April 18, 2019 2:48 pm

Kingston public health warns of increase in fentanyl, cartfentanil in street drugs

(Sept. 19, 2018) Naloxone kits and how to use them

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Kingston’s public health unit is warning residents there may be an increased risk of illicit drugs being contaminated with fentanyl and carfentanil.

KFL&A Public Health says data shows an increase in the presence of both substances, which have been known to be deadly, circulating in the area.

READ MORE: 4 suspected fentanyl overdoses reported in Guelph over the weekend

The public health unit reported 63 opioid overdose emergency room visits in the region for the first quarter of 2019. They compared that to 48 opioid overdose emergency visits in the last quarter of 2018. KFL&A has not responded to a request for the number of opioid overdoses for the first quarter of 2018.

KFL&A says drugs such as cocaine, MDMA, crystal methamphetamine and other opioids like heroin are at risk of being laced with the two potentially dangerous substances.

Carfentanil is a synthetic opioid that is 100 times more toxic than fentanyl and not intended for human use.

WATCH: Carfentanil found in Kingston, public health unit says


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Fentanyl is an opioid used for pain and is often coupled with anesthesia, but has recently become a popular drug known to cause overdoses.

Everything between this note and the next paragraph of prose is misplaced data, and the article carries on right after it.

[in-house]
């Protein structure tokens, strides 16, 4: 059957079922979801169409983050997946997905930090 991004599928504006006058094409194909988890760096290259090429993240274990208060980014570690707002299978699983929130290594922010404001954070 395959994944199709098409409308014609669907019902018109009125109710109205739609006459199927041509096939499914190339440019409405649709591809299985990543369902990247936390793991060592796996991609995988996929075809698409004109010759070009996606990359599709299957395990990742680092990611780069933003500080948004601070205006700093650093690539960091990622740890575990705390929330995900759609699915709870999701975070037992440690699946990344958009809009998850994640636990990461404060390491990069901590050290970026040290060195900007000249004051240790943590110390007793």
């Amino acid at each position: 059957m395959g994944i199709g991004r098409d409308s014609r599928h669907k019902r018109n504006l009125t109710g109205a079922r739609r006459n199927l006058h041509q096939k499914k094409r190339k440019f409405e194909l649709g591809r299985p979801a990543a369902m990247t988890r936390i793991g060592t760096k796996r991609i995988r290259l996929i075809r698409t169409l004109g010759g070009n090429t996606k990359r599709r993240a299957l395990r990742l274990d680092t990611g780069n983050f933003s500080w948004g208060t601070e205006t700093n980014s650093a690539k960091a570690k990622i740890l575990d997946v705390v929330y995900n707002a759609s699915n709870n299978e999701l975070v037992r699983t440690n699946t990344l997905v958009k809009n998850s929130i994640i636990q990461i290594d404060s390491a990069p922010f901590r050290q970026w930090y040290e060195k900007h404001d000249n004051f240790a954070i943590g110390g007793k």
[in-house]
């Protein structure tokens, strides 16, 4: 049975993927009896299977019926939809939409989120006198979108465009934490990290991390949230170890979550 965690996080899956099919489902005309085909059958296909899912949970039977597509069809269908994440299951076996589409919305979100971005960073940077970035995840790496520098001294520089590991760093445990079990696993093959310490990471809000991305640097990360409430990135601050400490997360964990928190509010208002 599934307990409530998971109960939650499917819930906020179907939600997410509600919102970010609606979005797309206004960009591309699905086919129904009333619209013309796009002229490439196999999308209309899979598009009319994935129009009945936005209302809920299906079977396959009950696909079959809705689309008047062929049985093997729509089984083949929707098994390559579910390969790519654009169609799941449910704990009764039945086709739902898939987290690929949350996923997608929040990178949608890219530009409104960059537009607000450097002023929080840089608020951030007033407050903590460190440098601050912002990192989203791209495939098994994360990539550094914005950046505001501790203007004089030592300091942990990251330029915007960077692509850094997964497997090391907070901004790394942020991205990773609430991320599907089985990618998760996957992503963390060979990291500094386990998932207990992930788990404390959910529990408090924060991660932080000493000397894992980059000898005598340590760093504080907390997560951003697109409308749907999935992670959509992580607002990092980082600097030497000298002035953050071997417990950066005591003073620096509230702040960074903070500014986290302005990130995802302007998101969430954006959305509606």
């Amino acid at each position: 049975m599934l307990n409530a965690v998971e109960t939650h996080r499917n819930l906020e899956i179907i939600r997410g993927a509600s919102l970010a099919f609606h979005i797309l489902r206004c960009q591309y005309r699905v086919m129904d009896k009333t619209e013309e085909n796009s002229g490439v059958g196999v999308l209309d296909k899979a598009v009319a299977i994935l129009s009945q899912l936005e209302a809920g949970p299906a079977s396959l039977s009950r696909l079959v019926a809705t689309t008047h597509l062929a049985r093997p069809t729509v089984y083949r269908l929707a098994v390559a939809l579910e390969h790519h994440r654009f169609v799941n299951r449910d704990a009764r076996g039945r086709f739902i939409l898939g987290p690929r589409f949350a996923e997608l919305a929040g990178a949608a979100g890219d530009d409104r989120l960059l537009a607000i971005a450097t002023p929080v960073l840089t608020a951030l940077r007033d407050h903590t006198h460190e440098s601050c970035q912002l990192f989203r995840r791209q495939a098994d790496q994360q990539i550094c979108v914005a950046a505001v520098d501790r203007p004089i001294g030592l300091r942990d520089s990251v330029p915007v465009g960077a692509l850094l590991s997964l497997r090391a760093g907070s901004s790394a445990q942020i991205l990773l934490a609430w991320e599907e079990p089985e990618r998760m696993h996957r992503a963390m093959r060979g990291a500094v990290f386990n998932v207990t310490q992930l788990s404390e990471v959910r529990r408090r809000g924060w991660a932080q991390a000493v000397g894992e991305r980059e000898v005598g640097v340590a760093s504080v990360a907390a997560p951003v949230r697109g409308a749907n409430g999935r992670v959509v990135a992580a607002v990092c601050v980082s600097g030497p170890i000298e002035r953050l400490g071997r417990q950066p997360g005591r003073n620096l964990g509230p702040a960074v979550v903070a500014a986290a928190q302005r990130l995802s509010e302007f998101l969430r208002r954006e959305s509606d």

The public health unit says both drugs are known to be fatal when taken even in extremely small doses.

“Since you can’t see, taste, or smell them when mixed with other drugs, potential contamination in a wide range of illicit drugs makes this the most dangerous time in the KFL&A area to be using drugs,” a new release from the organization said.

KFL&A is advising people in Kingston to be aware of signs of an opioid overdose and to pick up a free naloxone kit, which can momentarily counteract the effects of an opioid overdose.

READ MORE: Rise in overdose deaths prompts carfentanil warning from Interior Health

The agency also is advising those who choose to use illicit drugs do so at Street Health’s consumption and treatment centre, where there are professionals trained to respond to overdoses.

KFL&A Public Health also provides free nasal spray naloxone kits.

The health unit is also urging people to call 911 when they are experiencing an opioid overdose. They say there are legal protections against drug possession charges in Canada’s Good Samaritan Drug Overdose Act.

For more information on where to get a naloxone kit, visit KFL&A’s website.

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